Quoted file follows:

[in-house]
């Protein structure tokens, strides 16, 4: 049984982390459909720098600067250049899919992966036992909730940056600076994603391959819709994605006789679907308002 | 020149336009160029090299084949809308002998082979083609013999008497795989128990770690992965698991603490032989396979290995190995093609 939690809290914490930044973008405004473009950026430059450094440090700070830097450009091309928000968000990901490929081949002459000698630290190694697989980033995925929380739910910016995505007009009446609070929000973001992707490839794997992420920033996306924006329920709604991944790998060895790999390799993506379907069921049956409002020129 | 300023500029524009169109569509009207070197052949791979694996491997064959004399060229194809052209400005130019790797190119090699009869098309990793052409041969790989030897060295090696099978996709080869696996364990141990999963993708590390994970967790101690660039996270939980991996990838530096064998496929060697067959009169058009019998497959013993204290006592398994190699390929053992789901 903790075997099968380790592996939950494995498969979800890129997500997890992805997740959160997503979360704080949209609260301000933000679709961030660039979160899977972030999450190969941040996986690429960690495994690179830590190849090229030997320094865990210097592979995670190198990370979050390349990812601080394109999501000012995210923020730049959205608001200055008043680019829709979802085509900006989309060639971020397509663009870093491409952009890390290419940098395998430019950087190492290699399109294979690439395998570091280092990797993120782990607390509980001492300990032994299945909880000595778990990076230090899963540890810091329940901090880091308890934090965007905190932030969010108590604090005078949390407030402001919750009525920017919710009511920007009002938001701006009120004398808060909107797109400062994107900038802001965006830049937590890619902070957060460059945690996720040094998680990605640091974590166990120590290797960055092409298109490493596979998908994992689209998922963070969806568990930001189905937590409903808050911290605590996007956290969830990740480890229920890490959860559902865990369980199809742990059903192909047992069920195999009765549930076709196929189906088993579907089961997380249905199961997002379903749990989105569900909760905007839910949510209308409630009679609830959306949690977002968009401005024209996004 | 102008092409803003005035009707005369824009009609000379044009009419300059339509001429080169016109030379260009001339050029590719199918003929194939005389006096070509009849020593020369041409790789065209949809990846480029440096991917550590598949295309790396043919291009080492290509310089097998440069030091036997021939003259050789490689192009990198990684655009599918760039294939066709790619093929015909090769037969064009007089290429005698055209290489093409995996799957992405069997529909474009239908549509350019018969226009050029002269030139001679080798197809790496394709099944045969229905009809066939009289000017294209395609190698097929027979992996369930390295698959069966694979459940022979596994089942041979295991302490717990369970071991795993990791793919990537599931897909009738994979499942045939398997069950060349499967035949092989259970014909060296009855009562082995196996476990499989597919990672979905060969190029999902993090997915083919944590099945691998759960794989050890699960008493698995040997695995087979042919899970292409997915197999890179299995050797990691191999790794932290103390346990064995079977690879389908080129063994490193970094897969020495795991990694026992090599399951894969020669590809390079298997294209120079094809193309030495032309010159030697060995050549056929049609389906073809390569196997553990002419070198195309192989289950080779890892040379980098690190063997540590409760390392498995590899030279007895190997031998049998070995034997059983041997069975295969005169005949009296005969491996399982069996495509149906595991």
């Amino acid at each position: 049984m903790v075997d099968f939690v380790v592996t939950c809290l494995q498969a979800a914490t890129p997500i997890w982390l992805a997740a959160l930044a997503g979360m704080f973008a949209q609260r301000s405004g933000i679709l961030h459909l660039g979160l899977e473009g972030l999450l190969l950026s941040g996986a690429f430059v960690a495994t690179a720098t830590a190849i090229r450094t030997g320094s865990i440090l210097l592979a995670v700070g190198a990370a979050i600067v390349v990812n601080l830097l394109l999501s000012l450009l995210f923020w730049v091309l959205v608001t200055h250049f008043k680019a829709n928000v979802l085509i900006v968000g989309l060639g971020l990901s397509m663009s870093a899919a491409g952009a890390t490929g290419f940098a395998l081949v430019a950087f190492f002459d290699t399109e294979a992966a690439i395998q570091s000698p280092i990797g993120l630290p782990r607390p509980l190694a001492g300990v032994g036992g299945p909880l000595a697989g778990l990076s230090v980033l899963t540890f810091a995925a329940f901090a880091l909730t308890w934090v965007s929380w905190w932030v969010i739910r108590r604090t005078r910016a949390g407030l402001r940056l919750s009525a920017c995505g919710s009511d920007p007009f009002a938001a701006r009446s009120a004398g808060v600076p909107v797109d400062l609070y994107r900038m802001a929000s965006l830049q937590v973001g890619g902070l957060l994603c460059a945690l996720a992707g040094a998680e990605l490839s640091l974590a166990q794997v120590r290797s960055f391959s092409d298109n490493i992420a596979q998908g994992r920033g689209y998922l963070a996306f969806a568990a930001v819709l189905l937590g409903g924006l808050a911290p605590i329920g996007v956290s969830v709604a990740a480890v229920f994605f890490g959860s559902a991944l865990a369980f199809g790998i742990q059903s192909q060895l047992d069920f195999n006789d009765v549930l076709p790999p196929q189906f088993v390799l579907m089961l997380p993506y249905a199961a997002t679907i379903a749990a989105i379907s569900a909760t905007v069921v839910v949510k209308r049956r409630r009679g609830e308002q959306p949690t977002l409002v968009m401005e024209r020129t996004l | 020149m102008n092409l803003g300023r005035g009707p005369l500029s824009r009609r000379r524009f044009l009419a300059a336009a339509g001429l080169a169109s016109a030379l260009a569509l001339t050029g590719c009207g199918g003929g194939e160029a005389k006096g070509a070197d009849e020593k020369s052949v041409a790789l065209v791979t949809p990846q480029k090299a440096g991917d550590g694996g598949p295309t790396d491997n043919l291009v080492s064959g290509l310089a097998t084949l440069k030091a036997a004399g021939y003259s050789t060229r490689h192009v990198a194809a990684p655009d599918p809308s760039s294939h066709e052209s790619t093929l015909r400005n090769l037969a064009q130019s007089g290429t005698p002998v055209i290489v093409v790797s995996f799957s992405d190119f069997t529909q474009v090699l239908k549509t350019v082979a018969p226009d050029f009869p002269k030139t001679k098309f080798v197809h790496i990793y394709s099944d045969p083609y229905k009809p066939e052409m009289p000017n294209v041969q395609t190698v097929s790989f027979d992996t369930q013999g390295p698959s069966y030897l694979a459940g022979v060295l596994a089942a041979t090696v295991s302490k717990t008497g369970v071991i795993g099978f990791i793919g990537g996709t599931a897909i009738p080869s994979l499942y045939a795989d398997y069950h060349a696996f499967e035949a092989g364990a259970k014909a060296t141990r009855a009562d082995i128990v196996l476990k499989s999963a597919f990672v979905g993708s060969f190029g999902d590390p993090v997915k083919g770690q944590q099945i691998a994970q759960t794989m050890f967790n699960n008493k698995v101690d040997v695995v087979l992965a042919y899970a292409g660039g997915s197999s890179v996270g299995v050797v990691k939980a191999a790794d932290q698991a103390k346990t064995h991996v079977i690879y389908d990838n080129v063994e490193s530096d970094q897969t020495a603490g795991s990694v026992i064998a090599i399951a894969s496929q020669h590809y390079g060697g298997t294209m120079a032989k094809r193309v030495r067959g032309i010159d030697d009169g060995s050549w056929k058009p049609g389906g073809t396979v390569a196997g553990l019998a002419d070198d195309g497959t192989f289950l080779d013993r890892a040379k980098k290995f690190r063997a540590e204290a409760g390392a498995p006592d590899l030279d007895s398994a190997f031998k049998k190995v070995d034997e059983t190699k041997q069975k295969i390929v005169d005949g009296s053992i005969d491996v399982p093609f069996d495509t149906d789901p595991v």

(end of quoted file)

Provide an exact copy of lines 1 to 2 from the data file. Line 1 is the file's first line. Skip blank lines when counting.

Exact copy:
[in-house]
């Protein structure tokens, strides 16, 4: 049984982390459909720098600067250049899919992966036992909730940056600076994603391959819709994605006789679907308002 | 020149336009160029090299084949809308002998082979083609013999008497795989128990770690992965698991603490032989396979290995190995093609 939690809290914490930044973008405004473009950026430059450094440090700070830097450009091309928000968000990901490929081949002459000698630290190694697989980033995925929380739910910016995505007009009446609070929000973001992707490839794997992420920033996306924006329920709604991944790998060895790999390799993506379907069921049956409002020129 | 300023500029524009169109569509009207070197052949791979694996491997064959004399060229194809052209400005130019790797190119090699009869098309990793052409041969790989030897060295090696099978996709080869696996364990141990999963993708590390994970967790101690660039996270939980991996990838530096064998496929060697067959009169058009019998497959013993204290006592398994190699390929053992789901 903790075997099968380790592996939950494995498969979800890129997500997890992805997740959160997503979360704080949209609260301000933000679709961030660039979160899977972030999450190969941040996986690429960690495994690179830590190849090229030997320094865990210097592979995670190198990370979050390349990812601080394109999501000012995210923020730049959205608001200055008043680019829709979802085509900006989309060639971020397509663009870093491409952009890390290419940098395998430019950087190492290699399109294979690439395998570091280092990797993120782990607390509980001492300990032994299945909880000595778990990076230090899963540890810091329940901090880091308890934090965007905190932030969010108590604090005078949390407030402001919750009525920017919710009511920007009002938001701006009120004398808060909107797109400062994107900038802001965006830049937590890619902070957060460059945690996720040094998680990605640091974590166990120590290797960055092409298109490493596979998908994992689209998922963070969806568990930001189905937590409903808050911290605590996007956290969830990740480890229920890490959860559902865990369980199809742990059903192909047992069920195999009765549930076709196929189906088993579907089961997380249905199961997002379903749990989105569900909760905007839910949510209308409630009679609830959306949690977002968009401005024209996004 | 102008092409803003005035009707005369824009009609000379044009009419300059339509001429080169016109030379260009001339050029590719199918003929194939005389006096070509009849020593020369041409790789065209949809990846480029440096991917550590598949295309790396043919291009080492290509310089097998440069030091036997021939003259050789490689192009990198990684655009599918760039294939066709790619093929015909090769037969064009007089290429005698055209290489093409995996799957992405069997529909474009239908549509350019018969226009050029002269030139001679080798197809790496394709099944045969229905009809066939009289000017294209395609190698097929027979992996369930390295698959069966694979459940022979596994089942041979295991302490717990369970071991795993990791793919990537599931897909009738994979499942045939398997069950060349499967035949092989259970014909060296009855009562082995196996476990499989597919990672979905060969190029999902993090997915083919944590099945691998759960794989050890699960008493698995040997695995087979042919899970292409997915197999890179299995050797990691191999790794932290103390346990064995079977690879389908080129063994490193970094897969020495795991990694026992090599399951894969020669590809390079298997294209120079094809193309030495032309010159030697060995050549056929049609389906073809390569196997553990002419070198195309192989289950080779890892040379980098690190063997540590409760390392498995590899030279007895190997031998049998070995034997059983041997069975295969005169005949009296005969491996399982069996495509149906595991």